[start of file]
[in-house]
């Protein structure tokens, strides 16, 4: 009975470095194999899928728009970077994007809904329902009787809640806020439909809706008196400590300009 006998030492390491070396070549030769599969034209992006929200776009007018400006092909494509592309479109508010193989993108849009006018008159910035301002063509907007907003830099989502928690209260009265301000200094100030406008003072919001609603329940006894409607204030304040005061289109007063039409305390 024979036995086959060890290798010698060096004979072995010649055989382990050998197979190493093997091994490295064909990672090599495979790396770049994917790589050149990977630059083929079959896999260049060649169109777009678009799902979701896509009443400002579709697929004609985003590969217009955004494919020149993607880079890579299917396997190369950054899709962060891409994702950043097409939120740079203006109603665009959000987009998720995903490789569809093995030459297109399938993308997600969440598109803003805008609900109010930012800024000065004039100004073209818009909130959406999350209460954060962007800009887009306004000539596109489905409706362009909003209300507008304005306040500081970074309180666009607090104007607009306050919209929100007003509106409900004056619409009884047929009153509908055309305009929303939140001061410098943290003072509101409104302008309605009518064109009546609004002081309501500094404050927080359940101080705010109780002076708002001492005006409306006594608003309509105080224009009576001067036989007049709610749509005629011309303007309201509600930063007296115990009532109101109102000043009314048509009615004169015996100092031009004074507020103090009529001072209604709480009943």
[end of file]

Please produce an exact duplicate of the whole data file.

[in-house]
């Protein structure tokens, strides 16, 4: 009975470095194999899928728009970077994007809904329902009787809640806020439909809706008196400590300009 006998030492390491070396070549030769599969034209992006929200776009007018400006092909494509592309479109508010193989993108849009006018008159910035301002063509907007907003830099989502928690209260009265301000200094100030406008003072919001609603329940006894409607204030304040005061289109007063039409305390 024979036995086959060890290798010698060096004979072995010649055989382990050998197979190493093997091994490295064909990672090599495979790396770049994917790589050149990977630059083929079959896999260049060649169109777009678009799902979701896509009443400002579709697929004609985003590969217009955004494919020149993607880079890579299917396997190369950054899709962060891409994702950043097409939120740079203006109603665009959000987009998720995903490789569809093995030459297109399938993308997600969440598109803003805008609900109010930012800024000065004039100004073209818009909130959406999350209460954060962007800009887009306004000539596109489905409706362009909003209300507008304005306040500081970074309180666009607090104007607009306050919209929100007003509106409900004056619409009884047929009153509908055309305009929303939140001061410098943290003072509101409104302008309605009518064109009546609004002081309501500094404050927080359940101080705010109780002076708002001492005006409306006594608003309509105080224009009576001067036989007049709610749509005629011309303007309201509600930063007296115990009532109101109102000043009314048509009615004169015996100092031009004074507020103090009529001072209604709480009943």